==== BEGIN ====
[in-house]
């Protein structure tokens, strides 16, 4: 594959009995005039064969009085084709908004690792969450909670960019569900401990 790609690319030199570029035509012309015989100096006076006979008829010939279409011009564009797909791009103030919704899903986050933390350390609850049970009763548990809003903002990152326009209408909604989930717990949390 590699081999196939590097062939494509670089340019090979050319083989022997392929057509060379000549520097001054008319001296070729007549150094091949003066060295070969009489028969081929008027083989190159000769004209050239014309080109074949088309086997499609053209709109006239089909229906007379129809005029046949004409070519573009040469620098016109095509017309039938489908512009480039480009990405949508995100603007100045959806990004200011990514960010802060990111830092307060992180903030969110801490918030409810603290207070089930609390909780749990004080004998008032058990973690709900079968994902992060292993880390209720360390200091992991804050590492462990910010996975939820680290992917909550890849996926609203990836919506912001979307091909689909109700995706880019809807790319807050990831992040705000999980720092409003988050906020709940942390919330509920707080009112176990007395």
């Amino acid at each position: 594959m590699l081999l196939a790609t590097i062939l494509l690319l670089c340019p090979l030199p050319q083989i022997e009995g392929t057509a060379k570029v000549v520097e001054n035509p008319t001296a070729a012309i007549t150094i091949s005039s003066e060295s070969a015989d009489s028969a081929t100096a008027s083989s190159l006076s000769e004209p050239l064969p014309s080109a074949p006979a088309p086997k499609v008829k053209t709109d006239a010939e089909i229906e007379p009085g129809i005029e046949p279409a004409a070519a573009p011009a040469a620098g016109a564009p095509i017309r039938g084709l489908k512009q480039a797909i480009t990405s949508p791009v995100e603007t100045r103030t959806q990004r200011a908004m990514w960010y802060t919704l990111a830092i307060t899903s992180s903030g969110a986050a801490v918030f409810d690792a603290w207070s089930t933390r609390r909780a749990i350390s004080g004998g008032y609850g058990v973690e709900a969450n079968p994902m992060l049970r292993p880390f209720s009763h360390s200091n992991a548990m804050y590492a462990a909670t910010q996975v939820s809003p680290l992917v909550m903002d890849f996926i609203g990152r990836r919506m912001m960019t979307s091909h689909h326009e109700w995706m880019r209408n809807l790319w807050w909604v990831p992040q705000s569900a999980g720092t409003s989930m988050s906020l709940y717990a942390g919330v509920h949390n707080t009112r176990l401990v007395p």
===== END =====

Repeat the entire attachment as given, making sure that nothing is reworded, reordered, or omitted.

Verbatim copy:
[in-house]
């Protein structure tokens, strides 16, 4: 594959009995005039064969009085084709908004690792969450909670960019569900401990 790609690319030199570029035509012309015989100096006076006979008829010939279409011009564009797909791009103030919704899903986050933390350390609850049970009763548990809003903002990152326009209408909604989930717990949390 590699081999196939590097062939494509670089340019090979050319083989022997392929057509060379000549520097001054008319001296070729007549150094091949003066060295070969009489028969081929008027083989190159000769004209050239014309080109074949088309086997499609053209709109006239089909229906007379129809005029046949004409070519573009040469620098016109095509017309039938489908512009480039480009990405949508995100603007100045959806990004200011990514960010802060990111830092307060992180903030969110801490918030409810603290207070089930609390909780749990004080004998008032058990973690709900079968994902992060292993880390209720360390200091992991804050590492462990910010996975939820680290992917909550890849996926609203990836919506912001979307091909689909109700995706880019809807790319807050990831992040705000999980720092409003988050906020709940942390919330509920707080009112176990007395």
């Amino acid at each position: 594959m590699l081999l196939a790609t590097i062939l494509l690319l670089c340019p090979l030199p050319q083989i022997e009995g392929t057509a060379k570029v000549v520097e001054n035509p008319t001296a070729a012309i007549t150094i091949s005039s003066e060295s070969a015989d009489s028969a081929t100096a008027s083989s190159l006076s000769e004209p050239l064969p014309s080109a074949p006979a088309p086997k499609v008829k053209t709109d006239a010939e089909i229906e007379p009085g129809i005029e046949p279409a004409a070519a573009p011009a040469a620098g016109a564009p095509i017309r039938g084709l489908k512009q480039a797909i480009t990405s949508p791009v995100e603007t100045r103030t959806q990004r200011a908004m990514w960010y802060t919704l990111a830092i307060t899903s992180s903030g969110a986050a801490v918030f409810d690792a603290w207070s089930t933390r609390r909780a749990i350390s004080g004998g008032y609850g058990v973690e709900a969450n079968p994902m992060l049970r292993p880390f209720s009763h360390s200091n992991a548990m804050y590492a462990a909670t910010q996975v939820s809003p680290l992917v909550m903002d890849f996926i609203g990152r990836r919506m912001m960019t979307s091909h689909h326009e109700w995706m880019r209408n809807l790319w807050w909604v990831p992040q705000s569900a999980g720092t409003s989930m988050s906020l709940y717990a942390g919330v509920h949390n707080t009112r176990l401990v007395p």